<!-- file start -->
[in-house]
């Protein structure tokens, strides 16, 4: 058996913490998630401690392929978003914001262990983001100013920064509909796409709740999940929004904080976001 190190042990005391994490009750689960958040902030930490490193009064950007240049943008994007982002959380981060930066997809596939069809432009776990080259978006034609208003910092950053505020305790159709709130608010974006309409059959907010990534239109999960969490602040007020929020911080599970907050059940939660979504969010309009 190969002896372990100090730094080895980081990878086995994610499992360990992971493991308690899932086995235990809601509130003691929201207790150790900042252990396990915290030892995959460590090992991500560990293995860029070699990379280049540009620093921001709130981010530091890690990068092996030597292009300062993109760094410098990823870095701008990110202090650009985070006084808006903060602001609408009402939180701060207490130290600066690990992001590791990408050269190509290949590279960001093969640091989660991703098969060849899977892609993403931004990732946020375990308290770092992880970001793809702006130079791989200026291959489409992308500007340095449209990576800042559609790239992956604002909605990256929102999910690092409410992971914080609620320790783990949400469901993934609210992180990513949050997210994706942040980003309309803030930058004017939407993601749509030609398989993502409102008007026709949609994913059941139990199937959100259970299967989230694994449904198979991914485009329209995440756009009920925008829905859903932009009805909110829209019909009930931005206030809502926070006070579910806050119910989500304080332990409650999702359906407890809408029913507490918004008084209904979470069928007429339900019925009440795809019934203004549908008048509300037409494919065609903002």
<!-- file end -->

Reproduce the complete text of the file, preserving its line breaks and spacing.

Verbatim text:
[in-house]
């Protein structure tokens, strides 16, 4: 058996913490998630401690392929978003914001262990983001100013920064509909796409709740999940929004904080976001 190190042990005391994490009750689960958040902030930490490193009064950007240049943008994007982002959380981060930066997809596939069809432009776990080259978006034609208003910092950053505020305790159709709130608010974006309409059959907010990534239109999960969490602040007020929020911080599970907050059940939660979504969010309009 190969002896372990100090730094080895980081990878086995994610499992360990992971493991308690899932086995235990809601509130003691929201207790150790900042252990396990915290030892995959460590090992991500560990293995860029070699990379280049540009620093921001709130981010530091890690990068092996030597292009300062993109760094410098990823870095701008990110202090650009985070006084808006903060602001609408009402939180701060207490130290600066690990992001590791990408050269190509290949590279960001093969640091989660991703098969060849899977892609993403931004990732946020375990308290770092992880970001793809702006130079791989200026291959489409992308500007340095449209990576800042559609790239992956604002909605990256929102999910690092409410992971914080609620320790783990949400469901993934609210992180990513949050997210994706942040980003309309803030930058004017939407993601749509030609398989993502409102008007026709949609994913059941139990199937959100259970299967989230694994449904198979991914485009329209995440756009009920925008829905859903932009009805909110829209019909009930931005206030809502926070006070579910806050119910989500304080332990409650999702359906407890809408029913507490918004008084209904979470069928007429339900019925009440795809019934203004549908008048509300037409494919065609903002």